If the scene calls for closeness or an intimate moment, even something seemingly simple like holding hands or a hug, ask if your scene partner is comfortable with it. Personal space matters, so any action that enters your partner’s personal space, or yours, is best to cross with permission. Asking will help you continue to discover and build that all-important trust you’ll need for your scene work. By showing that you are respectful of your partner’s personal space, you let them know that they can trust you with it, and with the scene before you.


In acting classes, with your audition sides, while you’ve been waiting, you’ve done a lot of preparation. Time to let that go and listen. When you read through the scene with your new scene partner, try to do so without a set plan. You’ve probably already made choices about the direction you are going. Likely, so has your new scene partner. So listen to your partner and react accordingly.

The strength and flexibility of the performer comes the hours of training and preparation. The magic of a scene or a moment comes from that spark that occurs when two people connect. This is true whether your partner is more or less than prepared, too. Listen and react to whatever is offered. The preparation you’ve already done in training and acting classes for kids or adults—whatever acting school or coach you work with—will allow you to make strong choices. Listening, even to a weaker partner, will breathe new life into your choices.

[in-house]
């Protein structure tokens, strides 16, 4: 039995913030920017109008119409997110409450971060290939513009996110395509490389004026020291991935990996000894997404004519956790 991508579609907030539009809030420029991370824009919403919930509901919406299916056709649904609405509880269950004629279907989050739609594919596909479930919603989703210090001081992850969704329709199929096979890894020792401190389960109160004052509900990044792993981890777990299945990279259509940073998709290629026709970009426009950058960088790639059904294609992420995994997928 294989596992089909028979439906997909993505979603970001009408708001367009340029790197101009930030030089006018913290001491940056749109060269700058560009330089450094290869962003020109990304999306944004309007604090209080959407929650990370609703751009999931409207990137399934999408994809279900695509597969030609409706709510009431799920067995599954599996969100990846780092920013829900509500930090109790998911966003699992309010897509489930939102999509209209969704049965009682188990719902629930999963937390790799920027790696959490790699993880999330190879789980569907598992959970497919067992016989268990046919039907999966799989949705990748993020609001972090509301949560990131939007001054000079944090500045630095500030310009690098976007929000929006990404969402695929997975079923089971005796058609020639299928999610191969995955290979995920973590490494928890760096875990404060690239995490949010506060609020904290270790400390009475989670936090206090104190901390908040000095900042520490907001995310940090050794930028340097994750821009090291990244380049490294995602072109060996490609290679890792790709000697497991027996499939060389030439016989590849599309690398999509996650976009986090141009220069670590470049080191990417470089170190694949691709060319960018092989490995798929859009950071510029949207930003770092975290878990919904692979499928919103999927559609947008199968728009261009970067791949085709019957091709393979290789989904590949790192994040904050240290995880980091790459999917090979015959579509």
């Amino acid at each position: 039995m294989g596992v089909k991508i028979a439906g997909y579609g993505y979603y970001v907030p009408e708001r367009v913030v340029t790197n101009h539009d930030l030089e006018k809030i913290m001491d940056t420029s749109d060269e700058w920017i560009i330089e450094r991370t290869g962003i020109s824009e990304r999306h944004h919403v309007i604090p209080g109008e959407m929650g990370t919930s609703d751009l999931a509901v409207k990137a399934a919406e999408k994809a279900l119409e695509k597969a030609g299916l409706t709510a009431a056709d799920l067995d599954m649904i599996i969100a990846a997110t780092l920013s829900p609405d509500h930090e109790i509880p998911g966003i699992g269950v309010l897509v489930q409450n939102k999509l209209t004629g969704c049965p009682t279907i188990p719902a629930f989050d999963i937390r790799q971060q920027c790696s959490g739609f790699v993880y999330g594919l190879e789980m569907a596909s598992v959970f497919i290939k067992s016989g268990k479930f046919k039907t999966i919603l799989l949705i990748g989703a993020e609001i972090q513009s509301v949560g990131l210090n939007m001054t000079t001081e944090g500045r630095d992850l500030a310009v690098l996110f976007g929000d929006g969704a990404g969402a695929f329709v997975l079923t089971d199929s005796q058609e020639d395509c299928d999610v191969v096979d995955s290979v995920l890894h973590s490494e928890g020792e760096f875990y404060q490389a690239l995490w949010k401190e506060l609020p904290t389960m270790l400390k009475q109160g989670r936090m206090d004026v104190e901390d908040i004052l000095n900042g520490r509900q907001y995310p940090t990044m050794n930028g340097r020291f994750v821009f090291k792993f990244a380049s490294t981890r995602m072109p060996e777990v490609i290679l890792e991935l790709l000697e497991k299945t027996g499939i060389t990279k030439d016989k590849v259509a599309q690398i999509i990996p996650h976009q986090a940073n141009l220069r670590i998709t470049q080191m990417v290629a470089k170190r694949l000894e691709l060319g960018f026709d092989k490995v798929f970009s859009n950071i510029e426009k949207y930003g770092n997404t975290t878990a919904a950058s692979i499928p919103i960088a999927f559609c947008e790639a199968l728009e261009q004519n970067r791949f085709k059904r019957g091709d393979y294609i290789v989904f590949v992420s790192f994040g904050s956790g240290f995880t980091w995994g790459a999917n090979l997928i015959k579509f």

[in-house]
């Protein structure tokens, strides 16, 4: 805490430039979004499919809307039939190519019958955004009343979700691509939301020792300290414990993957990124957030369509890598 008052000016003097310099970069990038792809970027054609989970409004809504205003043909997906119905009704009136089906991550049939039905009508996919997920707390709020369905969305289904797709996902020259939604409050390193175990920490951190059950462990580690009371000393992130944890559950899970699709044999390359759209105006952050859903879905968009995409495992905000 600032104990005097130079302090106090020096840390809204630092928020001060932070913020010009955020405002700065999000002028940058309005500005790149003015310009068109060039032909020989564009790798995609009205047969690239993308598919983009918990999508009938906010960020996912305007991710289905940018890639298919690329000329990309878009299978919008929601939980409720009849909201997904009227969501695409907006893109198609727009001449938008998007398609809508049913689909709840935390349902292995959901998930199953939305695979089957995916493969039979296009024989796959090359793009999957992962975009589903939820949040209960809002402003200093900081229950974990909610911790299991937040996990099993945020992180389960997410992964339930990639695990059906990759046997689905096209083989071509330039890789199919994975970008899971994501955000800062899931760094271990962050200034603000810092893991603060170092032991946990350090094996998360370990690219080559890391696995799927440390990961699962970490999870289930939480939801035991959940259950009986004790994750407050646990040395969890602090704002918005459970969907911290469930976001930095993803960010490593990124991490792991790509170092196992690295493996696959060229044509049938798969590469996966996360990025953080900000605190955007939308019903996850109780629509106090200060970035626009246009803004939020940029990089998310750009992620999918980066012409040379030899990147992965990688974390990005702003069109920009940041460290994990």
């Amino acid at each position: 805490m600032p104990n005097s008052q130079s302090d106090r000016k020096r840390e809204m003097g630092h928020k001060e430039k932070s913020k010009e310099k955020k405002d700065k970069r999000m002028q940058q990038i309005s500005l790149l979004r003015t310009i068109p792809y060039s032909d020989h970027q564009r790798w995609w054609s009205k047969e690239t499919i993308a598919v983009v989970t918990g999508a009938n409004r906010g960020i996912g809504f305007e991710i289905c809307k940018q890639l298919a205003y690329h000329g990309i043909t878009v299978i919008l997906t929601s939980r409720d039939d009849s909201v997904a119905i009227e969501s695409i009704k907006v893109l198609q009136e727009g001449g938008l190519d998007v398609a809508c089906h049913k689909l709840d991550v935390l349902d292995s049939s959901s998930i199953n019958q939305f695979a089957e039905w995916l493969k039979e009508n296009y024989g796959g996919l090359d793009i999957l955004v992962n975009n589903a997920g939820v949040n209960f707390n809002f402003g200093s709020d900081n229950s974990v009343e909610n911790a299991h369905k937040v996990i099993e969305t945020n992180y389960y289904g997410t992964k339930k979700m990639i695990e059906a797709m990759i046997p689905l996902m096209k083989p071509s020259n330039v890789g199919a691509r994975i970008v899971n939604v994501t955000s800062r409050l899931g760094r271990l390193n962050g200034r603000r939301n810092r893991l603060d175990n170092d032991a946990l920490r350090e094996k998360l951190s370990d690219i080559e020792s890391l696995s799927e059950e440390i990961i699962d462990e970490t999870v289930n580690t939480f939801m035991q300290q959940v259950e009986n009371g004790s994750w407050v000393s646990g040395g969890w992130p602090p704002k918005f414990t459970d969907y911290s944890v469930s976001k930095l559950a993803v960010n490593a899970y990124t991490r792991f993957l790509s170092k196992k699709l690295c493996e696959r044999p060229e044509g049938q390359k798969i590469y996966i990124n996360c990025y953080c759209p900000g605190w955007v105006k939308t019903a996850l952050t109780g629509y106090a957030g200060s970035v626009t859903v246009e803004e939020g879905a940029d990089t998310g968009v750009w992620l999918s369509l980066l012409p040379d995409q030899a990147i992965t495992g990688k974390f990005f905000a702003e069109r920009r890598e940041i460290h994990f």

Actors are very lucky to be in a business that allows them to meet so many people and that offers the opportunity to build great relationships (as well as develop effective relationship-building techniques). All we have to do to flourish is to be open, receptive, have fun, and say hi!

learn how to enter and exit auditions in an on-camera acting class! Click here to schedule your free trial acing class for kids and teens at 3-2-1- Acing Studios.



Video Transcription

A: Action.

First Speaker: Oh, Mom.

Second Speaker: Oh, [laughs] what are you doing up?

First Speaker: You should be fast asleep . . .

Second Speaker: Mm-hmm.

Second Speaker: . . . ‘cuz you work so hard for us and all.

First Speaker: Speaking of which, you, Mom, you really out did yourself with dinner tonight.

Second Speaker: Oh, wow. Those hot dogs were the best.

First Speaker: . . . the best, really.

Second Speaker: . . . that you’ve ever eaten.

First Speaker: Yeah, we were just coming into the kitchen for a bottle.

Second Speaker: A bottle.

First Speaker: Mm-hmm, not for us.

Second Speaker: For the baby.

First Speaker: The baby.

Second Speaker: You know, [00:00:30]in case he wakes up we didn’t want him disrupting your sleep . . .

First Speaker: [laughs]

Second Speaker: . . . you know, ‘cuz you work so hard and all. So we’re just gonna take the bottle up.

First Speaker: Oh, the, the Hostess creamed filled cupcake. [laughs]

Second Speaker: That’s not…

First Speaker: That’s not, yeah, that’s for dad.

Second Speaker: That’s for dad. [laughs]

First Speaker: [laughs] OK. Bye. [laughs]

Second Speaker: [laughs]